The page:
Predictive factors

A number of adult studies have allowed practitioners to characterize prognostic factors in adult patients with MN. Laluck et al. showed that low-grade, subnephrotic proteinuria and female gender were associated with spontaneous remission [28]. In a review on 350 patients with MN and nephrotic syndrome, Troyanov et al. reported that the 10-year renal survival rate was 100% in the complete remission group, 90% in the partial remission group, and 45% in the no remission group [29]. Male gender, age >50 years, persistent high-grade proteinuria, impaired renal function at onset, presence of segmental glomerular sclerosis, and tubulointerstitial damage on the kidney biopsy have been considered to be poor prognostic factors in adult idiopathic MN [7, 20]. The Toronto Glomerulonephritis Registry created a model for identifying patients at risk for progression of renal insufficiency, taking into account the initial creatinine clearance (CrCl), the slope of the CrCl, and the lowest amount of proteinuria during a 6-month period [30]. According to this model, patients who present with a normal CrCl, proteinuria <4 g/24 h, and stable renal function over 6 months are considered to be at low risk for progression. On the other hand, patients with persistent proteinuria (>8 g/24 h) have a 66−80% probability of progression to ESRD within 10 years, independent of the degree of renal dysfunction. This model or an analogous model has not been applied in children.

Various pediatric studies have tried to characterize the prognostic factors in children with idiopathic MN. In their series of nine patients, Olbing et al. noted that age <9 years and normal blood pressure at the time of onset were associated with a good prognosis [12]. They did not observe any correlation between initial edema, proteinuria, hypoalbuminemia, and hypercholesterolemia and the subsequent course of disease. Other pediatric studies failed to demonstrate any advantage of younger age and normal blood pressure at presentation on final outcome.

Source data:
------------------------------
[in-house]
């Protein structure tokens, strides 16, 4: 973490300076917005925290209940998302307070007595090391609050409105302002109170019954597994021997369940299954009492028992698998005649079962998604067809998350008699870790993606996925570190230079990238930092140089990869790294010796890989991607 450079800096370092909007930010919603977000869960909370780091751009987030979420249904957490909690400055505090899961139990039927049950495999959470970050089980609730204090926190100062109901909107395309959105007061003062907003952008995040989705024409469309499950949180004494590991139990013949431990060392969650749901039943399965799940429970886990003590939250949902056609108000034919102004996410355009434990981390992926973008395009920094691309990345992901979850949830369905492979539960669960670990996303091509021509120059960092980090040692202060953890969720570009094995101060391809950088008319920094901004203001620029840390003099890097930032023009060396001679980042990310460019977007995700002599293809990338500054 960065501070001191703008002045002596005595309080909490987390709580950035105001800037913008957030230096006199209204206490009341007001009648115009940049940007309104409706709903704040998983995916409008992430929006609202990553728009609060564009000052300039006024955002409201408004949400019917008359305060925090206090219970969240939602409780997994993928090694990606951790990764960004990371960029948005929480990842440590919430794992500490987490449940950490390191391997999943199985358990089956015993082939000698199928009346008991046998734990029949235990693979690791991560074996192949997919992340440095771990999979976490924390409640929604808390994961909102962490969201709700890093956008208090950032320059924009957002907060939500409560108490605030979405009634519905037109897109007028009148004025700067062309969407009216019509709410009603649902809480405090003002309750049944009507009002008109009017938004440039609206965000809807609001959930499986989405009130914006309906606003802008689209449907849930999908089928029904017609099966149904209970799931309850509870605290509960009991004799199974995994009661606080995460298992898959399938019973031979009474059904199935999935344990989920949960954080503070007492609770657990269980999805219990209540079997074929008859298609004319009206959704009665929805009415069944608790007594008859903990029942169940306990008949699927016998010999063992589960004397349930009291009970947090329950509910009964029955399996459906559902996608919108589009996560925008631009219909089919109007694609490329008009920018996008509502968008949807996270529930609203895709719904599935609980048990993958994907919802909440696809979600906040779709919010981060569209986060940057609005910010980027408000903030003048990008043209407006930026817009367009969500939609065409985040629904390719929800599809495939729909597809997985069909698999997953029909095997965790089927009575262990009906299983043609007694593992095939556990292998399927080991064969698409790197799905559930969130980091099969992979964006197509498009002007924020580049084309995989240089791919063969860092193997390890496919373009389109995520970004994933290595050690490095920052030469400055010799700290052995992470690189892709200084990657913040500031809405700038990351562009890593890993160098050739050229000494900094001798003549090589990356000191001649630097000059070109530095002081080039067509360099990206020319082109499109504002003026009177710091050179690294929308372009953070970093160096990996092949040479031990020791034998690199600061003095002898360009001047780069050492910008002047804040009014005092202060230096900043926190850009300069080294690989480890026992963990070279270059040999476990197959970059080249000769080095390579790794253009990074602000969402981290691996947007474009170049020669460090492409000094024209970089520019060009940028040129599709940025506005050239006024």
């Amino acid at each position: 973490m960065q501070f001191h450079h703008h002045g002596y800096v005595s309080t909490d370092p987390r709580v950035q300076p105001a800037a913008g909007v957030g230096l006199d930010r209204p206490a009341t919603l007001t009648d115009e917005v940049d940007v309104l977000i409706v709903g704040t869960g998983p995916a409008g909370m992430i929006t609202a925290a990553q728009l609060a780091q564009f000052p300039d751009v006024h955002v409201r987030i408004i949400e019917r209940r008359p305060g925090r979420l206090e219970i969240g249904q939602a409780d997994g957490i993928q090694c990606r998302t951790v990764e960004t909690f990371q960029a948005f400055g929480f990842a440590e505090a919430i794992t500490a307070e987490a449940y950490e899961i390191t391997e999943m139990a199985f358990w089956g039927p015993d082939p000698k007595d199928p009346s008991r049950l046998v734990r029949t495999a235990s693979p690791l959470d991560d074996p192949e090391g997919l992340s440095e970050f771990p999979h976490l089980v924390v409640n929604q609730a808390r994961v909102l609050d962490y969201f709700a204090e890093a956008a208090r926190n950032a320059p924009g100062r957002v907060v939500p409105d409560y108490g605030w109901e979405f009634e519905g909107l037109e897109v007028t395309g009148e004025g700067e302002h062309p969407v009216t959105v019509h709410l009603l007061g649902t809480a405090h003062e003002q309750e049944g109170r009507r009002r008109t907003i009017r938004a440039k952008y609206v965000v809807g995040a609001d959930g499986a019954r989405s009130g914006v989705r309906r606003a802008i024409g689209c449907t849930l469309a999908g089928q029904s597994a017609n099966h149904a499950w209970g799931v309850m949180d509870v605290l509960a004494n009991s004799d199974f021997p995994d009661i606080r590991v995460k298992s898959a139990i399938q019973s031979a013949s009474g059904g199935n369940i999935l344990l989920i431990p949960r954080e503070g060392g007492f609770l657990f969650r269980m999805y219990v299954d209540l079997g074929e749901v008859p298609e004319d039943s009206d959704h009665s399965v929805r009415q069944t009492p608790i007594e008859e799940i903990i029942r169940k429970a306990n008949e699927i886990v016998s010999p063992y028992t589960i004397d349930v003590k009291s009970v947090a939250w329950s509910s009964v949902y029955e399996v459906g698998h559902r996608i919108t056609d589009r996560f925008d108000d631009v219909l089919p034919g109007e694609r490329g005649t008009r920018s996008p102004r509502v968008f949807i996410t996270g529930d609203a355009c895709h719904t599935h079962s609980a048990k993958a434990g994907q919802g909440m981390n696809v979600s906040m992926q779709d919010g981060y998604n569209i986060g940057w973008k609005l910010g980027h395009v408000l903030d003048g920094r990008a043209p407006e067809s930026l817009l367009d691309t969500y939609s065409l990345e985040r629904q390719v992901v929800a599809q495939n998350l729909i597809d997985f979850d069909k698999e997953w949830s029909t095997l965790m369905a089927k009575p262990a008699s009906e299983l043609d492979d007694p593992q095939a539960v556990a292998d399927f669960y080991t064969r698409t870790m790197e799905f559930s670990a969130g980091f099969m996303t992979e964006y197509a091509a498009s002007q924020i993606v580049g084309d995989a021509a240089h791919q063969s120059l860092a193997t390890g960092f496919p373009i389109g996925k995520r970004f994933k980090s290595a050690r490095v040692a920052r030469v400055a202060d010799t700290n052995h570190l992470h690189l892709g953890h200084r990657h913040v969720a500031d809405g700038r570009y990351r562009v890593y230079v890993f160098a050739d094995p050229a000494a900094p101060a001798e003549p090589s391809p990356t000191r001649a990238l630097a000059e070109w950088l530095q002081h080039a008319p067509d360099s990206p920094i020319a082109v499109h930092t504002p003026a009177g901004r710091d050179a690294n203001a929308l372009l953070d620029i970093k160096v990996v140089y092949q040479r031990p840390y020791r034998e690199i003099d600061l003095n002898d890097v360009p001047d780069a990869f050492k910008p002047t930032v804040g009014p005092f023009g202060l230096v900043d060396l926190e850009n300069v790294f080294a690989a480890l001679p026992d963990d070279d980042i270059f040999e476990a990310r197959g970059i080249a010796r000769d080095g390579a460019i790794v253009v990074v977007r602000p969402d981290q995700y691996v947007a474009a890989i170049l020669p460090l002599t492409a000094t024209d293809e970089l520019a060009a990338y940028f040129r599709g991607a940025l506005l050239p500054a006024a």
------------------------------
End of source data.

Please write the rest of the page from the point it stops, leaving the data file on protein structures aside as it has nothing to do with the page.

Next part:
There is some evidence from adult series that suggests that histopathological staging of MN may be useful in predicting prognosis and response to therapy [31]. In children, however, there is no consistent data on the use of this histopathological staging to predict response. Whereas Ramirez et al. reported an increased rate of progression to renal insufficiency with stage 3 and 4 lesions on initial biopsy compared with stage 1 or 2 lesions, this observation was not noted in a study of Canadian children with MN [32, 33]. A few studies have noted a correlation between chronic features such as glomerular sclerosis or tubulointerstitial changes on biopsy and disease severity at onset or its response to treatment [20, 34].

Management